Productivity Tips for Jupyter Notebook
Here are some tips to make you more productive with
.ipynb files (i.e. Jupyter notebooks).
First, don’t ever directly use Jupyter notebooks!
Instead, you should either use VSCode or Jupyter Lab to work with
As you can see below, Jupyter notebooks are extremely sparse and don’t provide any of the benefits of an IDE.
Your best option is to use VSCode to run and write
This allows you to benefit from the full power of VSCode, including keyboard shortcuts, extensions (e.g. Github Copilot), a file browser, an embedded terminal, debugger, etc.
Open up VSCode and install the following extensions:
- Jupyter Keymap
- Jupyter Slide Show
- Jupyter Cell Tags
- Jupyter Notebook Renderers
Simply open up the
.ipynb file in VSCode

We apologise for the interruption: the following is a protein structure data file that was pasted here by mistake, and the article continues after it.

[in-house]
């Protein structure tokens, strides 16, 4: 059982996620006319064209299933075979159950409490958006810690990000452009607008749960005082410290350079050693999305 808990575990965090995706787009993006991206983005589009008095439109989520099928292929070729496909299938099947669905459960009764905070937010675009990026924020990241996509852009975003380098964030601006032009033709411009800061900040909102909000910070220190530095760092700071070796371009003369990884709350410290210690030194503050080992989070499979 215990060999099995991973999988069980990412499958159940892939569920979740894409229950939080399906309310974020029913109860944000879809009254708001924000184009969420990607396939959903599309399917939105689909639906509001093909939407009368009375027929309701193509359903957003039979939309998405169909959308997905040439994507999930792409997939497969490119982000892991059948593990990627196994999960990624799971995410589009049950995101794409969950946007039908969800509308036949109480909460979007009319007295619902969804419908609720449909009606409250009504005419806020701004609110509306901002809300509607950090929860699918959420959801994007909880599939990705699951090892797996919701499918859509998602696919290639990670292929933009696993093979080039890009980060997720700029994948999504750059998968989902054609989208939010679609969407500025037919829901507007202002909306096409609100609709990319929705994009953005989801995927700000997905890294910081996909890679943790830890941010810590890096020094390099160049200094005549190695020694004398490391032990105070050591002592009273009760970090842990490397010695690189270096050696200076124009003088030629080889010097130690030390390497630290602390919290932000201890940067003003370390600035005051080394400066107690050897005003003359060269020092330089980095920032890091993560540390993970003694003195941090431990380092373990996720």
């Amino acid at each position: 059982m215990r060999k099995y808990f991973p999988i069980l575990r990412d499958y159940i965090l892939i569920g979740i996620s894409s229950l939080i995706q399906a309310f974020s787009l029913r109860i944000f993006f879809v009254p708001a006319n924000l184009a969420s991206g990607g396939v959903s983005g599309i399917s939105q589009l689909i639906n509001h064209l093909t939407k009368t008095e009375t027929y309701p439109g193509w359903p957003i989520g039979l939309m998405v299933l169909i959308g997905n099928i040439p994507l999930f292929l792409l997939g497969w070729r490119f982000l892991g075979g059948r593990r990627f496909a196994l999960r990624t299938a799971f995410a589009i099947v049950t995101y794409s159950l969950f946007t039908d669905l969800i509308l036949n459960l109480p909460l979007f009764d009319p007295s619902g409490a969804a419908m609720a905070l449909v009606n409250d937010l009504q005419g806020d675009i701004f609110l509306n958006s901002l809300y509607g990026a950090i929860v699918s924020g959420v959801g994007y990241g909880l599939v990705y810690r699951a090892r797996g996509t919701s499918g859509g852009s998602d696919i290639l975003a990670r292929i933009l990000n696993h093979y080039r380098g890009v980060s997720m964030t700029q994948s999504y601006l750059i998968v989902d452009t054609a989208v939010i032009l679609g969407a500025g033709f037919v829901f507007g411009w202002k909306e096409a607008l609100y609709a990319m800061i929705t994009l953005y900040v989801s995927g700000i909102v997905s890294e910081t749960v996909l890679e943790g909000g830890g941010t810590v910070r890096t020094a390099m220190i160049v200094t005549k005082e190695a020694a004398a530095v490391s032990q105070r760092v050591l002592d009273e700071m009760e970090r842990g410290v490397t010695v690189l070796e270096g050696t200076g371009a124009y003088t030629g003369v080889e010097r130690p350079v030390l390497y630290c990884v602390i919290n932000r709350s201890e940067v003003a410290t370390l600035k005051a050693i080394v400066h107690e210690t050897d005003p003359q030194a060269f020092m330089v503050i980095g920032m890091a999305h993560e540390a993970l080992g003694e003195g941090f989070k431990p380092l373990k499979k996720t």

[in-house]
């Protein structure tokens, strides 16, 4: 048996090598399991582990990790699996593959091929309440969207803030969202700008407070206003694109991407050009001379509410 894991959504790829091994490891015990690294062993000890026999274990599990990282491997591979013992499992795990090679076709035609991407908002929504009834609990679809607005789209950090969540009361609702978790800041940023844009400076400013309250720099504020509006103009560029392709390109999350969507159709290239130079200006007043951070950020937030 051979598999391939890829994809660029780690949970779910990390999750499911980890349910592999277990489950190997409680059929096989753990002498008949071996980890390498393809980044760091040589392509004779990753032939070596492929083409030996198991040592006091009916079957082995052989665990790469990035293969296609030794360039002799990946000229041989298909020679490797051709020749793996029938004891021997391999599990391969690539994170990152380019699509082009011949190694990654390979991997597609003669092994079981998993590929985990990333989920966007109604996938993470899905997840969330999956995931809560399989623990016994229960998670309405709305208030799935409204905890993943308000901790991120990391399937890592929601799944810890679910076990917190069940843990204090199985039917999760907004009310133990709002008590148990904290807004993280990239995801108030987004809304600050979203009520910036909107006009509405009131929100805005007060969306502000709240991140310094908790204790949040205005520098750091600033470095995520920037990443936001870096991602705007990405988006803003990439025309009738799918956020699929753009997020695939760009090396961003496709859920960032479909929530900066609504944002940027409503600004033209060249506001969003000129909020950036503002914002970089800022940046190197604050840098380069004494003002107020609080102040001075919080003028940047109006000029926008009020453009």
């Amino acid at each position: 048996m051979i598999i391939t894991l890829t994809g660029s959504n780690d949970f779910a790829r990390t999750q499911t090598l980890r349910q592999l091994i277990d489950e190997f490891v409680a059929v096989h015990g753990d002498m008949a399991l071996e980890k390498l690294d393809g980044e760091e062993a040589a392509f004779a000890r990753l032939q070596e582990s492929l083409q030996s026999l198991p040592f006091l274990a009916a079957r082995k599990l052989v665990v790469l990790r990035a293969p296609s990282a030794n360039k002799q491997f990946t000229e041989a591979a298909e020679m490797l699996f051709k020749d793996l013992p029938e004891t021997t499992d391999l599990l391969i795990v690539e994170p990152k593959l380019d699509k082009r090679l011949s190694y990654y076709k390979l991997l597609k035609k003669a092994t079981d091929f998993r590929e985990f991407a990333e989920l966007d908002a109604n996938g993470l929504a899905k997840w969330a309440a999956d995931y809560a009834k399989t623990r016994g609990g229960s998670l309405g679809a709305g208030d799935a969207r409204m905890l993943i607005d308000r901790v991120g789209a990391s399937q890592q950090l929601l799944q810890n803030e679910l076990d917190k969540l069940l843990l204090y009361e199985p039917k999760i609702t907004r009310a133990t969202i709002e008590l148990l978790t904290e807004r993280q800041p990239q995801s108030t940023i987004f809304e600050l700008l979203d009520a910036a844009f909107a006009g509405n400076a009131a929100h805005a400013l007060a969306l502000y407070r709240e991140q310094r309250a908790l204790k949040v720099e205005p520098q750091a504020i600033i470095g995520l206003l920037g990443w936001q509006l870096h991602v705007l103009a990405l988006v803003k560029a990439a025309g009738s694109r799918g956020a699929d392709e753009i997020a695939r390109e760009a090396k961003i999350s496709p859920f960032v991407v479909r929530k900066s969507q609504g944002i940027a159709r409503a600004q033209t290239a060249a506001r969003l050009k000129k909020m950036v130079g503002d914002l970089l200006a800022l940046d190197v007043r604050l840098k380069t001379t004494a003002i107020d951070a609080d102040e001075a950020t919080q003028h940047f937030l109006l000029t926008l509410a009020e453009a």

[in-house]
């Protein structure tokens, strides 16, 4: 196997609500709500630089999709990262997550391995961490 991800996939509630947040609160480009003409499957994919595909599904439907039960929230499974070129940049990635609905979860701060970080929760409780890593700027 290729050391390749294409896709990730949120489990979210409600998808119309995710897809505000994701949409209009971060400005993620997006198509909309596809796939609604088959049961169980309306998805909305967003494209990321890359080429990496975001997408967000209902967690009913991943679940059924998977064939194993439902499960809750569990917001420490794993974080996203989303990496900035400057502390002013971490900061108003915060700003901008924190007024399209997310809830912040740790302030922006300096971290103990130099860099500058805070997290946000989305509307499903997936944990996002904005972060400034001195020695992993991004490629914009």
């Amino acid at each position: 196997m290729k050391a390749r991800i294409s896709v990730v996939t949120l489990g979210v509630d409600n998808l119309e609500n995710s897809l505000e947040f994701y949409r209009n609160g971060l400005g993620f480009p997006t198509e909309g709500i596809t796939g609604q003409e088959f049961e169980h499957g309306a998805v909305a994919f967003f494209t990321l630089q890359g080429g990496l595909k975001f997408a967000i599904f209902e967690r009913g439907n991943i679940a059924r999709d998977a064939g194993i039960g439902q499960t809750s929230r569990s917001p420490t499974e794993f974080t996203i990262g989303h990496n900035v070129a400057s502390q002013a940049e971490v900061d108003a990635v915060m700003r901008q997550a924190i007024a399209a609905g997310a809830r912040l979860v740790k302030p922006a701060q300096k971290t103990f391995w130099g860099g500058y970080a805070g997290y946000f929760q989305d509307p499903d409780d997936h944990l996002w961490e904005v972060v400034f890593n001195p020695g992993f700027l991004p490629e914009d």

Here’s what an
.ipynb notebook loaded in VSCode looks like:
Note: You may need to explicitly tell VSCode what Jupyter Kernel to use for running your
.ipynb file. You can do so by clicking the “Select Kernel” button in the top right of the screen. In the image above, I’ve selected
base as my environment.
Use Jupyter Lab
If you can’t use VSCode, the second best option is to use Jupyter Lab, which was developed by the creators of Jupyter.
pip install jupyterlab
Here’s what an
.ipynb notebook loaded in Jupyter Lab looks like:
Add these snippets as cells to the top of your
This snippet tells Jupyter to automatically reload imported modules whenever their contents change.
%load_ext autoreload %autoreload 2
For example, lets say you are actively editing a file called
utils.py that you import into your notebook with
import utils. Whenever you save changes to
utils.py, you’ll have to rerun
import utils, which can be annoying if you’re doing frequent edits. With this snippet, Jupyter will intelligently re-import
utils whenever you edit